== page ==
"Indigenous people" have been acknowledged as among the poorest and most socio-economically and culturally marginalized all over the world. This paper explores the socio-economic status of the indigenous people and their poverty profile within watershed and environmentally protected areas in Peninsular Malaysia. The findings of the study indicate that the "indigenous community" is likely to be poor if they live in environmentally sensitive and unprotected areas as compared to families under the new resettlement scheme. Inadequate access to basic education and employment contributed significantly to their poor economic status. The findings further reveal that the indigenous community is facing difficulties in receiving access and support in terms of basic needs such as housing, education, economic livelihood, and other social infrastructure. Moreover, the regulatory structure for the management of watershed areas as well as the emphasis for commodity crops such as palm oil and natural rubber have indirectly contributed toward the poverty level of the indigenous people.
This study was carried out to investigate the effect of economic globalization on economic growth in OIC countries. Furthermore, the study examined the effect of complementary policies on the growth effect of globalization. It also investigated whether the growth effect of globalization depends on the income level of countries. Utilizing the generalized method of moments (GMM) estimator within the framework of a dynamic panel data approach, we provide evidence which suggests that economic globalization has statistically significant impact on economic growth in OIC countries. The results indicate that this positive effect is increased in the countries with better-educated workers and well-developed financial systems. Our finding shows that the effect of economic globalization also depends on the country's level of income. High and middle-income countries benefit from globalization whereas low-income countries do not gain from it. In fact, the countries should receive the appropriate income level to be benefited from globalization. Economic globalization not only directly promotes growth but also indirectly does so via complementary reforms.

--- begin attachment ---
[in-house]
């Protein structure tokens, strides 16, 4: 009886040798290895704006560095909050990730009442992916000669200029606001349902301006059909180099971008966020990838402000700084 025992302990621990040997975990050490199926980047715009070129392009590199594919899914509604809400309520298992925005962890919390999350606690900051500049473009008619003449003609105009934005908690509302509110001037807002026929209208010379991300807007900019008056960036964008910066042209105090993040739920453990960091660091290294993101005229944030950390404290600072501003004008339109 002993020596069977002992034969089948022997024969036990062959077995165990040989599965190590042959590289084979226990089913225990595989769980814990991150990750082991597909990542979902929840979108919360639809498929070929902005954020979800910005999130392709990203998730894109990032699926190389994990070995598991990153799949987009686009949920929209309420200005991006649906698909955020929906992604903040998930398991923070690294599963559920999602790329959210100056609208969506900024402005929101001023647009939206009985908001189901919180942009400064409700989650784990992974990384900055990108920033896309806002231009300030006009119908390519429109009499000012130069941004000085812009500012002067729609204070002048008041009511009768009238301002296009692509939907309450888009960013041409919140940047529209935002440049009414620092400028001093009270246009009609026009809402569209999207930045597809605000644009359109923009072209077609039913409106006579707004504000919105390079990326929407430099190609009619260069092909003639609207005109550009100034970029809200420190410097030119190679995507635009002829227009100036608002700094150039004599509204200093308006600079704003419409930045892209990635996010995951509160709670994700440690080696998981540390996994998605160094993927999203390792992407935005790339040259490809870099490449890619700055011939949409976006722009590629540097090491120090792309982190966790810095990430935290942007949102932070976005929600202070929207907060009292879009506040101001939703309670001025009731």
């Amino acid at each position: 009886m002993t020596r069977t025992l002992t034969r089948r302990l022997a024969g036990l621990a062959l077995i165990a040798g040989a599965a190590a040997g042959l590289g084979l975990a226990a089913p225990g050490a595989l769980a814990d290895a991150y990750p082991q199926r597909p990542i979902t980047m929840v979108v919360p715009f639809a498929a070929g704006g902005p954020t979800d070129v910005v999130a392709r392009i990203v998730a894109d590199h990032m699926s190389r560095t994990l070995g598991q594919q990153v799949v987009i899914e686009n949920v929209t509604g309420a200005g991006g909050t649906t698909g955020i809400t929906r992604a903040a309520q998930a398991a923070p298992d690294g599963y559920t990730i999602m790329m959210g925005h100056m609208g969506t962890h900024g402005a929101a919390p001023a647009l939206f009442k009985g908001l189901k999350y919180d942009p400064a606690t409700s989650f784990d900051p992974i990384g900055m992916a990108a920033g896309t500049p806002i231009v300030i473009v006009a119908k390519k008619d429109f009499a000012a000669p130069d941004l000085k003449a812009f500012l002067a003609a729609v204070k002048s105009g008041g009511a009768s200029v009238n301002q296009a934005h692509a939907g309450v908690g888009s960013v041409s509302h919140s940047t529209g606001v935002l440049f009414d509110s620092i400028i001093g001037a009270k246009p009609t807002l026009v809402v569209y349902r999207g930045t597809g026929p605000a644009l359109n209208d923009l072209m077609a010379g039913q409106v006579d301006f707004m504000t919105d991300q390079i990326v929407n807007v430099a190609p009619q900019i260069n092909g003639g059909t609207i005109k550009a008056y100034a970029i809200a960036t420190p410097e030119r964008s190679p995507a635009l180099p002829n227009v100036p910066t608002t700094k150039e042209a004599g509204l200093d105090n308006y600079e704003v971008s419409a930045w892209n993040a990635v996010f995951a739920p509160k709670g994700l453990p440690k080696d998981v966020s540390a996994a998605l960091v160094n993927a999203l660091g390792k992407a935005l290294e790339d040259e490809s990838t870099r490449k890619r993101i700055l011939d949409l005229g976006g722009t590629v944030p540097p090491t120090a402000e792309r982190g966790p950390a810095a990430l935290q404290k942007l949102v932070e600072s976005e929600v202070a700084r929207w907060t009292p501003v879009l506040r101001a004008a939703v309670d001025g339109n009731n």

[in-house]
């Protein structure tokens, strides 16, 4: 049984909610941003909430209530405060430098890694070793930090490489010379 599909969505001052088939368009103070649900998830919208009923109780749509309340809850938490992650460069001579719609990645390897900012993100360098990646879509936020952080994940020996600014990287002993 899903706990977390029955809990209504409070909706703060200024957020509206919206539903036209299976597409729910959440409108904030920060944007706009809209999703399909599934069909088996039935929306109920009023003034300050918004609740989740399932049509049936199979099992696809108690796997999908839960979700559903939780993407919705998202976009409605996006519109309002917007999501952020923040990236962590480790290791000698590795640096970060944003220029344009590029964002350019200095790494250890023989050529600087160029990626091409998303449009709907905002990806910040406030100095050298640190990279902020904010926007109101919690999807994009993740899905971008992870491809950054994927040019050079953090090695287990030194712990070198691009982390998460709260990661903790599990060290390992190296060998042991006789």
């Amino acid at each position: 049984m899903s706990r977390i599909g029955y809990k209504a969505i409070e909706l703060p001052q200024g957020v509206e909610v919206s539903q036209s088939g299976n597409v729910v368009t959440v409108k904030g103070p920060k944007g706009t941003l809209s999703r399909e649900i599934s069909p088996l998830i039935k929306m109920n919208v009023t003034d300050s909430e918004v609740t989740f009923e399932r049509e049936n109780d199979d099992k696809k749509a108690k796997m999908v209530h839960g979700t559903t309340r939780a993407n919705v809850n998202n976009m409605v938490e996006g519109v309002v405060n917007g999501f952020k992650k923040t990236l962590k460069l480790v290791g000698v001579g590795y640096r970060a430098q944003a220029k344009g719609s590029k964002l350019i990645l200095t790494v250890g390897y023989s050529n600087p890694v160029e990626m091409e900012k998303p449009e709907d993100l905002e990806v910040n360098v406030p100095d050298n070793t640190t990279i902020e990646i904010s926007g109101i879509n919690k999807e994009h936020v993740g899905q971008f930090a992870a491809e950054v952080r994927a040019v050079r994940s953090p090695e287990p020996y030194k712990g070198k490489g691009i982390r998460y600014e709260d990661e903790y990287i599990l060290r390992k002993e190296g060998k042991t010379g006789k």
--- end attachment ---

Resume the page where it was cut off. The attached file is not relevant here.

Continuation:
Objectives: (a) To examine the intra-observer reliability of the Malay language versions of two international respiratory questionnaires i.e. the International Study of Asthma and Allergy in Children (ISAAC) and the American Thoracic Society (ATS) questionnaires, and (b) using the more reliable of these questionnaires, to estimate the prevalence of asthma and allergy related symptoms in an ethnically homogenous inner city community in Kuala Lumpur.